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U.S. Geological Survey

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Sagebrush steppe ecosystems in the United States currently (2016) occur on only about one-half of their historical land area because of changes in land use, urban growth, and degradation of land, including invasions of non-native plants. The existence of many animal species depends on the existence of sagebrush steppe habitat. The greater sage-grouse (Centrocercus urophasianus) depends on large landscapes of intact habitat of sagebrush and perennial grasses for their existence. In addition, other sagebrush-obligate animals have similar requirements and restoration of landscapes for greater sage-grouse also will benefit these animals. Once sagebrush lands are degraded, they may require restoration actions to make those lands viable habitat for supporting sagebrush-obligate animals, livestock, and wild horses, and to provide ecosystem services for humans now and for future generations.

When a decision is made on where restoration treatments should be applied, there are a number of site-specific decisions managers face before selecting the appropriate type of restoration. This site-level decision tool for restoration of sagebrush steppe ecosystems is organized in nine steps.

●Step 1 describes the process of defining site-level restoration objectives.

●Step 2 describes the ecological site characteristics of the restoration site. This covers soil chemistry and texture, soil moisture and temperature regimes, and the vegetation communities the site is capable of supporting.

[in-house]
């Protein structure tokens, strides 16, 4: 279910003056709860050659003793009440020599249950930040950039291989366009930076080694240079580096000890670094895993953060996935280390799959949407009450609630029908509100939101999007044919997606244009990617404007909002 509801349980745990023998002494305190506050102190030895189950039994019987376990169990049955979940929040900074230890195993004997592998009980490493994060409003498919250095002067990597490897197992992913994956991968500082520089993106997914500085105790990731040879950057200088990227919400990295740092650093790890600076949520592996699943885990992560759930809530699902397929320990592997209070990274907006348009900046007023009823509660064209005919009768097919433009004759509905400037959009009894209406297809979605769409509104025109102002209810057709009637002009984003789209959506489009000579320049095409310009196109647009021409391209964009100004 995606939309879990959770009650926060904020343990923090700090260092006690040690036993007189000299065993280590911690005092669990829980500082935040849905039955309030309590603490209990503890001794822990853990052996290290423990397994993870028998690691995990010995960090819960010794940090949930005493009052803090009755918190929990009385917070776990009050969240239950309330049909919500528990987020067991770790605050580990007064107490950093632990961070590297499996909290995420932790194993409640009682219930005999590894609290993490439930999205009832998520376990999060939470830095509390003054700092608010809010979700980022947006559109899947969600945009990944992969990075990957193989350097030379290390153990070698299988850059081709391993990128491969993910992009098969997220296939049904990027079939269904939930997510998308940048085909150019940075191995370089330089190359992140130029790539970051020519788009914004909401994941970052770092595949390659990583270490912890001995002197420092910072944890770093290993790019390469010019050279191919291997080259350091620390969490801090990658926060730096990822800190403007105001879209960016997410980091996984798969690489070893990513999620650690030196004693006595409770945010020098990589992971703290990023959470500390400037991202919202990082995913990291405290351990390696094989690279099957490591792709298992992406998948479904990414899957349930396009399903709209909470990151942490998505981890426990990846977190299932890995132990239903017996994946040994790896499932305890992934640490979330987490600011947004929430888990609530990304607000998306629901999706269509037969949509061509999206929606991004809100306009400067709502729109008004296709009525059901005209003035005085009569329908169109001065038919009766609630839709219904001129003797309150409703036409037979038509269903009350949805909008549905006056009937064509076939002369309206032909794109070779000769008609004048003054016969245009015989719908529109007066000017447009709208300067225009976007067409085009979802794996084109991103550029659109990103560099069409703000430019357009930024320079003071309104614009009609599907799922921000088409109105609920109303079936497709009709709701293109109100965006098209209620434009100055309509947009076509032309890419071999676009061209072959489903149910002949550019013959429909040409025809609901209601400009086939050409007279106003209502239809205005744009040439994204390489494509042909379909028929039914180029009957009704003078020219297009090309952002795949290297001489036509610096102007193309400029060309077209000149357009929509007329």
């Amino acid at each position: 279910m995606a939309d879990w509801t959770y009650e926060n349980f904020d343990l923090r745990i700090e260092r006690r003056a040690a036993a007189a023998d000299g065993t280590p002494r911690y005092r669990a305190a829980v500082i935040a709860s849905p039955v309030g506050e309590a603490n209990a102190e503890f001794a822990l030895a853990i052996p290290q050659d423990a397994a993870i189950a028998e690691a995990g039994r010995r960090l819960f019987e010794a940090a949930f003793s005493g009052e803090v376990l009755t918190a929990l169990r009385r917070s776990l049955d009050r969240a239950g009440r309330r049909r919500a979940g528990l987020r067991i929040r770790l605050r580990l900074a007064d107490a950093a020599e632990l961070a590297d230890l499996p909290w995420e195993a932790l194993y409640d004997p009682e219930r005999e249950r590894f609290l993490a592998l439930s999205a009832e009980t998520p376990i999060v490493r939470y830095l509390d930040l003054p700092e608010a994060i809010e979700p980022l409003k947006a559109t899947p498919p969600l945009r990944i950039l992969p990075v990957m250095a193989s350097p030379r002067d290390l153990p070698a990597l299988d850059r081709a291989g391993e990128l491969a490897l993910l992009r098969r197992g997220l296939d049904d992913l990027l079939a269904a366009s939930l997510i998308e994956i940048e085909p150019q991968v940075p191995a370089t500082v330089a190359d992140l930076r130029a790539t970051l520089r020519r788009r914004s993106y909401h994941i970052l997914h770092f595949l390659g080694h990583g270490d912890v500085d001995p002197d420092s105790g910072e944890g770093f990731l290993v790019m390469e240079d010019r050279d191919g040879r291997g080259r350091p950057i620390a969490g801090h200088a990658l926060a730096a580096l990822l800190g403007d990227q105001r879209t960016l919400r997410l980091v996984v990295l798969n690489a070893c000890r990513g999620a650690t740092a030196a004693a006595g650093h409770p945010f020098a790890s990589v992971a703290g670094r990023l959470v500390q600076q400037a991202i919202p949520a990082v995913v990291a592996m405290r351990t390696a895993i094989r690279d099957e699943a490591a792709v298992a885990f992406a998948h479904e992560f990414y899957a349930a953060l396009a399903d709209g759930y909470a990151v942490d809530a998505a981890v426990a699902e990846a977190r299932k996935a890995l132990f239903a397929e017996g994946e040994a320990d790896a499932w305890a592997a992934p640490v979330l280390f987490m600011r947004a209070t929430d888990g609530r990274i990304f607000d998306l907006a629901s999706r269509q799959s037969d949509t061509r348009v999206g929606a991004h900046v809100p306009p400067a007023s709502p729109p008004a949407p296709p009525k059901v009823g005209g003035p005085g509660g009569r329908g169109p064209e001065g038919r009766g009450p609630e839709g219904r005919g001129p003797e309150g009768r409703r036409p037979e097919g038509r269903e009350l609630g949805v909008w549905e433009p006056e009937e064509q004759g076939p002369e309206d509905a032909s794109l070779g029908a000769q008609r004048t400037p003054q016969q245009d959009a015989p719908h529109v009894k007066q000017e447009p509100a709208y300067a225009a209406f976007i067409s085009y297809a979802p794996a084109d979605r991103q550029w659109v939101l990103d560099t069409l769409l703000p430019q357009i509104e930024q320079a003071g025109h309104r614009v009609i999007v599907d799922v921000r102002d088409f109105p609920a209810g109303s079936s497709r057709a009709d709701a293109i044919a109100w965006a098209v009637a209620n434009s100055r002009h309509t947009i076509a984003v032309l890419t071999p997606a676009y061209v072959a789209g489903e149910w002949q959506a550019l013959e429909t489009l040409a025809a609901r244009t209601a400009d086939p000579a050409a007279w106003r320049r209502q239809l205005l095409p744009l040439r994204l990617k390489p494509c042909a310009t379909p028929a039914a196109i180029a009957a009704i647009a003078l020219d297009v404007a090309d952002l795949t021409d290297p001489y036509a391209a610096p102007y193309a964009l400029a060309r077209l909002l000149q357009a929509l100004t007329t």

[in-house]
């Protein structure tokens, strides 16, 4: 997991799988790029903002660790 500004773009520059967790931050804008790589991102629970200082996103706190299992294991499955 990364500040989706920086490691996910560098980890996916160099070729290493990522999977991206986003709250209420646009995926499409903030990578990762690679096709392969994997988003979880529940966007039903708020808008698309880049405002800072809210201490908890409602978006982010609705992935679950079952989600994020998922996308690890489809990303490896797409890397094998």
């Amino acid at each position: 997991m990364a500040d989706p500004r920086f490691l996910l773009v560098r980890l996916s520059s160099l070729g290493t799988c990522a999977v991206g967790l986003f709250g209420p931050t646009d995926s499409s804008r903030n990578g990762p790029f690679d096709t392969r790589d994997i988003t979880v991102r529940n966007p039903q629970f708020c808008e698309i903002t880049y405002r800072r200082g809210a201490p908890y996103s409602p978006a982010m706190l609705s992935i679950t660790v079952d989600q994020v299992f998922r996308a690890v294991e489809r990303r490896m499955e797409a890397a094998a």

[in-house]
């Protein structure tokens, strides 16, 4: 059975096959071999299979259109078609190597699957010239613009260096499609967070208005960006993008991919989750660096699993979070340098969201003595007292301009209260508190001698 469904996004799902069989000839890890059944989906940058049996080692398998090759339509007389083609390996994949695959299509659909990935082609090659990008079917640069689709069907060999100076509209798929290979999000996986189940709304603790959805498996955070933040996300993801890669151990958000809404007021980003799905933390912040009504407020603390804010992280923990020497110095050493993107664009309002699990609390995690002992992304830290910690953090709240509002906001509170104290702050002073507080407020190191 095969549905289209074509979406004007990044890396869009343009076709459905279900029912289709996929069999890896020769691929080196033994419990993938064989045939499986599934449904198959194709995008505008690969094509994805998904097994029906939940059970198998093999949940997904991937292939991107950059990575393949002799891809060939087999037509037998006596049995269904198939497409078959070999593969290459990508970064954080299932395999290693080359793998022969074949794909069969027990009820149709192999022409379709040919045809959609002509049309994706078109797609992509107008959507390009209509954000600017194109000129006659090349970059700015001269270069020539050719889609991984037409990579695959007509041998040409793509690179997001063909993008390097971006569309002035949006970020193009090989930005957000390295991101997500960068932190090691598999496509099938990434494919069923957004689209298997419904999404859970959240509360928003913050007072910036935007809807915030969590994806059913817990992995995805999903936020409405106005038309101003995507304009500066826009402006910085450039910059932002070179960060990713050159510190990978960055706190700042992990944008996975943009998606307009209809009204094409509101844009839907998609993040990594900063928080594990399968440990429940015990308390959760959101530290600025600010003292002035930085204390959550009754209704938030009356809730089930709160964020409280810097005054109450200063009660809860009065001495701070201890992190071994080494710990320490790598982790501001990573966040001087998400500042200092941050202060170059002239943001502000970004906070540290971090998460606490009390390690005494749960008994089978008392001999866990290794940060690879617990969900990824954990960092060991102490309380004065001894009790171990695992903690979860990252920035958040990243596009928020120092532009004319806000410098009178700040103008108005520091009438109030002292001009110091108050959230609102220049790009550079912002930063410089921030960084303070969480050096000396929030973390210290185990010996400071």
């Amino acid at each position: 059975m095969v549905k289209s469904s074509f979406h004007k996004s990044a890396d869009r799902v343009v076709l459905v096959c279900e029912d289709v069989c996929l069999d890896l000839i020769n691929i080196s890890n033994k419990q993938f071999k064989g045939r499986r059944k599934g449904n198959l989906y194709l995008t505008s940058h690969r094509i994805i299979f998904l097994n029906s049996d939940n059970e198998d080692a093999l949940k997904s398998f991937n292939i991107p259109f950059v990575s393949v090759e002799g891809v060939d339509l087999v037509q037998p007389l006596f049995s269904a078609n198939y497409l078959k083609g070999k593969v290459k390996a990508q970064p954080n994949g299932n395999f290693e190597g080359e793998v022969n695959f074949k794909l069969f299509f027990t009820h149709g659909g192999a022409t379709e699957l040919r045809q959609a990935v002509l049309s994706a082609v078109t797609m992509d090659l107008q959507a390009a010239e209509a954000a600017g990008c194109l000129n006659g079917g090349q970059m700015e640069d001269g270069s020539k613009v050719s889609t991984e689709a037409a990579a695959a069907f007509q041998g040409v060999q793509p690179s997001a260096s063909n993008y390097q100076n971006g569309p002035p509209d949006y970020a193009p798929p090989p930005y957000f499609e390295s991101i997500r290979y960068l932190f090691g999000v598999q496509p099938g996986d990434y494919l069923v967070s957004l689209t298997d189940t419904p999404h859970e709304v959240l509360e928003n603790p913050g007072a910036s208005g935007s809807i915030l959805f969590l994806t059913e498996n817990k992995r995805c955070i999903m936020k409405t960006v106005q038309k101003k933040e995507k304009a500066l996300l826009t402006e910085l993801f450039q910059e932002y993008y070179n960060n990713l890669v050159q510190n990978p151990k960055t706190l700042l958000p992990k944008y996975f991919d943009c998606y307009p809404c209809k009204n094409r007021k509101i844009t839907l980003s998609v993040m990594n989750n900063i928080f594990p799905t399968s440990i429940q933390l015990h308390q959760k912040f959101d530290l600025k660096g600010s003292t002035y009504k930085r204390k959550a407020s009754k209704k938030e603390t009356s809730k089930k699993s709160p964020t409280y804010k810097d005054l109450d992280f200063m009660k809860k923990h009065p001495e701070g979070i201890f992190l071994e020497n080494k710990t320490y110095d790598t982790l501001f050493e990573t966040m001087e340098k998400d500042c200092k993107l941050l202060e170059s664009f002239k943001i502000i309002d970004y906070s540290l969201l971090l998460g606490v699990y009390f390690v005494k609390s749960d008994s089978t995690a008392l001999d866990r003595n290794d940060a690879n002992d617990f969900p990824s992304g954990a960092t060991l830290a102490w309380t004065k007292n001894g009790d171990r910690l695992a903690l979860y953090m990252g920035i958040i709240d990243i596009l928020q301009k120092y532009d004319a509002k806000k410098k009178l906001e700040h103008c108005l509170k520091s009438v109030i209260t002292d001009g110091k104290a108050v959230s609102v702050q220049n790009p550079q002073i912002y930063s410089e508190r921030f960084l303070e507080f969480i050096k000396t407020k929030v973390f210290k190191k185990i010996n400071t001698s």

●Step 3 compares the current vegetation to the plant communities associated with the site State and Transition models.

●Step 4 takes the manager through the process of current land uses and past disturbances that may influence restoration success.

●Step 5 is a brief discussion of how weather before and after treatments may impact restoration success.

●Step 6 addresses restoration treatment types and their potential positive and negative impacts on the ecosystem and on habitats, especially for greater sage-grouse. We discuss when passive restoration options may be sufficient and when active restoration may be necessary to achieve restoration objectives.

●Step 7 addresses decisions regarding post-restoration livestock grazing management.

●Step 8 addresses monitoring of the restoration; we discuss important aspects associated with implementation monitoring as well as effectiveness monitoring.

●Step 9 takes the information learned from monitoring to determine how restoration actions in the future might be adapted to improve restoration success.


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